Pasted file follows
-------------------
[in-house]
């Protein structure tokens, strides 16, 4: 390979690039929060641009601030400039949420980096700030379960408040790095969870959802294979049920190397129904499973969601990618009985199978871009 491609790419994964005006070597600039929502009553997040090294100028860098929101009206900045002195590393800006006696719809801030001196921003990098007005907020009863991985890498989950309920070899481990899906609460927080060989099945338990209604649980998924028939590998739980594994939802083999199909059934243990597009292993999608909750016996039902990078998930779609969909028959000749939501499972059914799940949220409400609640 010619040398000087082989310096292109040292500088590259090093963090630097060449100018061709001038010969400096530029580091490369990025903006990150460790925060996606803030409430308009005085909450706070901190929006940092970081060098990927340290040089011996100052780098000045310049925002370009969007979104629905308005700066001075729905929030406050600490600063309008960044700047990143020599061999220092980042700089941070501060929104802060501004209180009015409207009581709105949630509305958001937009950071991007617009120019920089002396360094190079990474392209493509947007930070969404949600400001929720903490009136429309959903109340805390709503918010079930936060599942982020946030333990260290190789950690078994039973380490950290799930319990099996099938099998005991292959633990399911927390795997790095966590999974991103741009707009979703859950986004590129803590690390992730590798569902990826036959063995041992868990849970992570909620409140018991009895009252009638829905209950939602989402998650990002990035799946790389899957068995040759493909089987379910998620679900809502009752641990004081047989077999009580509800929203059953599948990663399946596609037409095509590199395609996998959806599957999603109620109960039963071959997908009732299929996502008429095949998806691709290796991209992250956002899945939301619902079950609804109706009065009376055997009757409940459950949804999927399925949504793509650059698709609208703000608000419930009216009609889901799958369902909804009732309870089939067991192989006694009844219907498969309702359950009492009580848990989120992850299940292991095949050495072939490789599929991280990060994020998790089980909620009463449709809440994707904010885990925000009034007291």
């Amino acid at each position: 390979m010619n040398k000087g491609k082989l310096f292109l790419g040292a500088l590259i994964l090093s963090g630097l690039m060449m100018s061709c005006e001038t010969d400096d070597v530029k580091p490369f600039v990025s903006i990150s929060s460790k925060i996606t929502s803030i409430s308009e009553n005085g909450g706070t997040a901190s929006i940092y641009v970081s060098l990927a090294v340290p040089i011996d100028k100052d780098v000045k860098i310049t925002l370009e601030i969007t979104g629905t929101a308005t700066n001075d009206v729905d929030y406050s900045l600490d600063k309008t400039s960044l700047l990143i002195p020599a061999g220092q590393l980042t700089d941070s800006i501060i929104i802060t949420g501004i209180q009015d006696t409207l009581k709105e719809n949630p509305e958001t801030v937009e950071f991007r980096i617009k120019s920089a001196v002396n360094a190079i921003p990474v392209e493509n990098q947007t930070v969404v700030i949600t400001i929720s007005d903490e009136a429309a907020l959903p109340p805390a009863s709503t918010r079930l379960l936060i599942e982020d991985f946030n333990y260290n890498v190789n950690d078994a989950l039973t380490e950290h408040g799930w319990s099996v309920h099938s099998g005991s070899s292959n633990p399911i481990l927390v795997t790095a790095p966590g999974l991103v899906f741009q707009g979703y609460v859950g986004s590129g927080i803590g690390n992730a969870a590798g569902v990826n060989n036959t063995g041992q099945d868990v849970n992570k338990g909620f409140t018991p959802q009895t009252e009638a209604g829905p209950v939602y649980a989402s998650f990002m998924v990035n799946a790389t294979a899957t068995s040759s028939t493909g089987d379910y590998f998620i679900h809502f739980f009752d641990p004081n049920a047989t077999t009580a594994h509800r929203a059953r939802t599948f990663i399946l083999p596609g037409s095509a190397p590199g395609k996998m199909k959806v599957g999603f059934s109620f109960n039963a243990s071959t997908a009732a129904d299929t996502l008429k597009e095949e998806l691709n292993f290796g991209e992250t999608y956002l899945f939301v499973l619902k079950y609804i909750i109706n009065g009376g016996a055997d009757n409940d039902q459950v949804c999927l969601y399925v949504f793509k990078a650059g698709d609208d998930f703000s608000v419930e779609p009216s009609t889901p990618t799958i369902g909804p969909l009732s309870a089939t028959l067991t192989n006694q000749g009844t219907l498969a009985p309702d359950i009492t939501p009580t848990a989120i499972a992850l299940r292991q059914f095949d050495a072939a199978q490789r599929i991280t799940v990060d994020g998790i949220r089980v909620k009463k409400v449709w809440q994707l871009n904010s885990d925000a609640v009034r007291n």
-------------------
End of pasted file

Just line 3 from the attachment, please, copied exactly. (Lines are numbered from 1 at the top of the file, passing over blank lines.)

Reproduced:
């Amino acid at each position: 390979m010619n040398k000087g491609k082989l310096f292109l790419g040292a500088l590259i994964l090093s963090g630097l690039m060449m100018s061709c005006e001038t010969d400096d070597v530029k580091p490369f600039v990025s903006i990150s929060s460790k925060i996606t929502s803030i409430s308009e009553n005085g909450g706070t997040a901190s929006i940092y641009v970081s060098l990927a090294v340290p040089i011996d100028k100052d780098v000045k860098i310049t925002l370009e601030i969007t979104g629905t929101a308005t700066n001075d009206v729905d929030y406050s900045l600490d600063k309008t400039s960044l700047l990143i002195p020599a061999g220092q590393l980042t700089d941070s800006i501060i929104i802060t949420g501004i209180q009015d006696t409207l009581k709105e719809n949630p509305e958001t801030v937009e950071f991007r980096i617009k120019s920089a001196v002396n360094a190079i921003p990474v392209e493509n990098q947007t930070v969404v700030i949600t400001i929720s007005d903490e009136a429309a907020l959903p109340p805390a009863s709503t918010r079930l379960l936060i599942e982020d991985f946030n333990y260290n890498v190789n950690d078994a989950l039973t380490e950290h408040g799930w319990s099996v309920h099938s099998g005991s070899s292959n633990p399911i481990l927390v795997t790095a790095p966590g999974l991103v899906f741009q707009g979703y609460v859950g986004s590129g927080i803590g690390n992730a969870a590798g569902v990826n060989n036959t063995g041992q099945d868990v849970n992570k338990g909620f409140t018991p959802q009895t009252e009638a209604g829905p209950v939602y649980a989402s998650f990002m998924v990035n799946a790389t294979a899957t068995s040759s028939t493909g089987d379910y590998f998620i679900h809502f739980f009752d641990p004081n049920a047989t077999t009580a594994h509800r929203a059953r939802t599948f990663i399946l083999p596609g037409s095509a190397p590199g395609k996998m199909k959806v599957g999603f059934s109620f109960n039963a243990s071959t997908a009732a129904d299929t996502l008429k597009e095949e998806l691709n292993f290796g991209e992250t999608y956002l899945f939301v499973l619902k079950y609804i909750i109706n009065g009376g016996a055997d009757n409940d039902q459950v949804c999927l969601y399925v949504f793509k990078a650059g698709d609208d998930f703000s608000v419930e779609p009216s009609t889901p990618t799958i369902g909804p969909l009732s309870a089939t028959l067991t192989n006694q000749g009844t219907l498969a009985p309702d359950i009492t939501p009580t848990a989120i499972a992850l299940r292991q059914f095949d050495a072939a199978q490789r599929i991280t799940v990060d994020g998790i949220r089980v909620k009463k409400v449709w809440q994707l871009n904010s885990d925000a609640v009034r007291n």